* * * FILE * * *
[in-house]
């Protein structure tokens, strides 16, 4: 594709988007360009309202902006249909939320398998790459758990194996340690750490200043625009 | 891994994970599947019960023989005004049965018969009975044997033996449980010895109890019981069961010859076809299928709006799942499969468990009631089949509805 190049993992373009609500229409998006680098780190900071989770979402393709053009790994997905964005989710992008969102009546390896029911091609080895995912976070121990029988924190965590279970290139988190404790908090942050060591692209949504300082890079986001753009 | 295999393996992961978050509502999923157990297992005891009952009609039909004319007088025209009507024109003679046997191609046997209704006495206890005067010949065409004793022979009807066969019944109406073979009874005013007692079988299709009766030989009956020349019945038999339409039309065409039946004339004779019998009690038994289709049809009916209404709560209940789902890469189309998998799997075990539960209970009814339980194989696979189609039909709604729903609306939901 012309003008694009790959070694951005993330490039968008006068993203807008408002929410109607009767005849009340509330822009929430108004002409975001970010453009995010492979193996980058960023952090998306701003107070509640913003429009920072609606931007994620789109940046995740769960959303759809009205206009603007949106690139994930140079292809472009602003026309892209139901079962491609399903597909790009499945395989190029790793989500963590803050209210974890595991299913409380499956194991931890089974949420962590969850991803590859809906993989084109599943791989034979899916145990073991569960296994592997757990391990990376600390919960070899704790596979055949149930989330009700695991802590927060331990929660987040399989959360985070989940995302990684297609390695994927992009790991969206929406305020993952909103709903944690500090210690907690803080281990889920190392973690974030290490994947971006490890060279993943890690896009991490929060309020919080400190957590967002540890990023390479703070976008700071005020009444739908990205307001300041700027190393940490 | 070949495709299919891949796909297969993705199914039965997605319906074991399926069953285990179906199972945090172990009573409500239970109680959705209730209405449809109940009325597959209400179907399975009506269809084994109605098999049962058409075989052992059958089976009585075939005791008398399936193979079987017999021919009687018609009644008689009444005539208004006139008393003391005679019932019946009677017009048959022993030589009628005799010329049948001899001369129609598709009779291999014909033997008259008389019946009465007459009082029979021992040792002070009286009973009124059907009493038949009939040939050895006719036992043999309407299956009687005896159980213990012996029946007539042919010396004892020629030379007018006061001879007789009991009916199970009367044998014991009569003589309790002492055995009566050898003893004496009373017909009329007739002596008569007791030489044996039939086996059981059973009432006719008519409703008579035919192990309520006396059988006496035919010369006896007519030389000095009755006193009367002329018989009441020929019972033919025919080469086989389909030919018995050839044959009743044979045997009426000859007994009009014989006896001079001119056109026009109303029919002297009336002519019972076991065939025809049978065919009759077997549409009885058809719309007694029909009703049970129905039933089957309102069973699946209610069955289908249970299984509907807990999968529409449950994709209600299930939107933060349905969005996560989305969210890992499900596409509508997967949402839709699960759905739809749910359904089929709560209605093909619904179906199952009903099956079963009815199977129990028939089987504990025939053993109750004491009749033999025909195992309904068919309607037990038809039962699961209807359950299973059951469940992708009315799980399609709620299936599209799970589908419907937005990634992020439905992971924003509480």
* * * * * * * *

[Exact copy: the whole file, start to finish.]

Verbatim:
[in-house]
């Protein structure tokens, strides 16, 4: 594709988007360009309202902006249909939320398998790459758990194996340690750490200043625009 | 891994994970599947019960023989005004049965018969009975044997033996449980010895109890019981069961010859076809299928709006799942499969468990009631089949509805 190049993992373009609500229409998006680098780190900071989770979402393709053009790994997905964005989710992008969102009546390896029911091609080895995912976070121990029988924190965590279970290139988190404790908090942050060591692209949504300082890079986001753009 | 295999393996992961978050509502999923157990297992005891009952009609039909004319007088025209009507024109003679046997191609046997209704006495206890005067010949065409004793022979009807066969019944109406073979009874005013007692079988299709009766030989009956020349019945038999339409039309065409039946004339004779019998009690038994289709049809009916209404709560209940789902890469189309998998799997075990539960209970009814339980194989696979189609039909709604729903609306939901 012309003008694009790959070694951005993330490039968008006068993203807008408002929410109607009767005849009340509330822009929430108004002409975001970010453009995010492979193996980058960023952090998306701003107070509640913003429009920072609606931007994620789109940046995740769960959303759809009205206009603007949106690139994930140079292809472009602003026309892209139901079962491609399903597909790009499945395989190029790793989500963590803050209210974890595991299913409380499956194991931890089974949420962590969850991803590859809906993989084109599943791989034979899916145990073991569960296994592997757990391990990376600390919960070899704790596979055949149930989330009700695991802590927060331990929660987040399989959360985070989940995302990684297609390695994927992009790991969206929406305020993952909103709903944690500090210690907690803080281990889920190392973690974030290490994947971006490890060279993943890690896009991490929060309020919080400190957590967002540890990023390479703070976008700071005020009444739908990205307001300041700027190393940490 | 070949495709299919891949796909297969993705199914039965997605319906074991399926069953285990179906199972945090172990009573409500239970109680959705209730209405449809109940009325597959209400179907399975009506269809084994109605098999049962058409075989052992059958089976009585075939005791008398399936193979079987017999021919009687018609009644008689009444005539208004006139008393003391005679019932019946009677017009048959022993030589009628005799010329049948001899001369129609598709009779291999014909033997008259008389019946009465007459009082029979021992040792002070009286009973009124059907009493038949009939040939050895006719036992043999309407299956009687005896159980213990012996029946007539042919010396004892020629030379007018006061001879007789009991009916199970009367044998014991009569003589309790002492055995009566050898003893004496009373017909009329007739002596008569007791030489044996039939086996059981059973009432006719008519409703008579035919192990309520006396059988006496035919010369006896007519030389000095009755006193009367002329018989009441020929019972033919025919080469086989389909030919018995050839044959009743044979045997009426000859007994009009014989006896001079001119056109026009109303029919002297009336002519019972076991065939025809049978065919009759077997549409009885058809719309007694029909009703049970129905039933089957309102069973699946209610069955289908249970299984509907807990999968529409449950994709209600299930939107933060349905969005996560989305969210890992499900596409509508997967949402839709699960759905739809749910359904089929709560209605093909619904179906199952009903099956079963009815199977129990028939089987504990025939053993109750004491009749033999025909195992309904068919309607037990038809039962699961209807359950299973059951469940992708009315799980399609709620299936599209799970589908419907937005990634992020439905992971924003509480």